As I’m sure you are aware, a story without a problem isn’t much of a story. It’s just someone journaling in their “dear diary” as they record their little moments of what happened.
The part that makes us stop and pay attention is the problem. The more complex and difficult, especially emotionally, the more enraptured the reader – and hopefully until the last page. At least, that’s the goal.
There are several layers to “good” problems or conflicts. There are foundational/cultural problems, there are familial conflicts, and personal issues. All of them together in various degrees of severity make for a really compelling story.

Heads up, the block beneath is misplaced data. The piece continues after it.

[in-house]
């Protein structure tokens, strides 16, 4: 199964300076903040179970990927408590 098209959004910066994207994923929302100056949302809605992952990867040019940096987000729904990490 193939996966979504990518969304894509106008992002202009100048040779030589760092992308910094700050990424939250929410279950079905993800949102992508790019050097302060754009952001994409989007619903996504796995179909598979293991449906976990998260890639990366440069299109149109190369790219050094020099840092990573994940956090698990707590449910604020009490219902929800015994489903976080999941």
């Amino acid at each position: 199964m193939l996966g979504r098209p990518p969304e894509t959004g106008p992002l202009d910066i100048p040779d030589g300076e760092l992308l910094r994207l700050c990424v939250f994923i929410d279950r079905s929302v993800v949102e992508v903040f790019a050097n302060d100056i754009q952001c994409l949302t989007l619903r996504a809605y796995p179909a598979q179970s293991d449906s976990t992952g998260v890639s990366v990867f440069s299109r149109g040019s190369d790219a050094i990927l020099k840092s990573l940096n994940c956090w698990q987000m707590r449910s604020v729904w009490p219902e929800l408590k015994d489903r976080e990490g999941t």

I’m still working on exactly what and how to do this. I have a few thoughts – which is where the historical research has come in very helpful. Knowing the background and history make for solid characters as well as a deep understanding of the way each would oppose or support some issue in their town.
I’m so thankful I don’t live in a “Stranger Than Fiction” world where the narrator is working out a plot twist or hole in which my bodily harm would play a leading role.
My problems are not the result of a god playing chess with my life and willing to risk me to accomplish something else. He does everything for my good – His glory. My problems bring me closer to Him so I end up wanting Him more than the solution.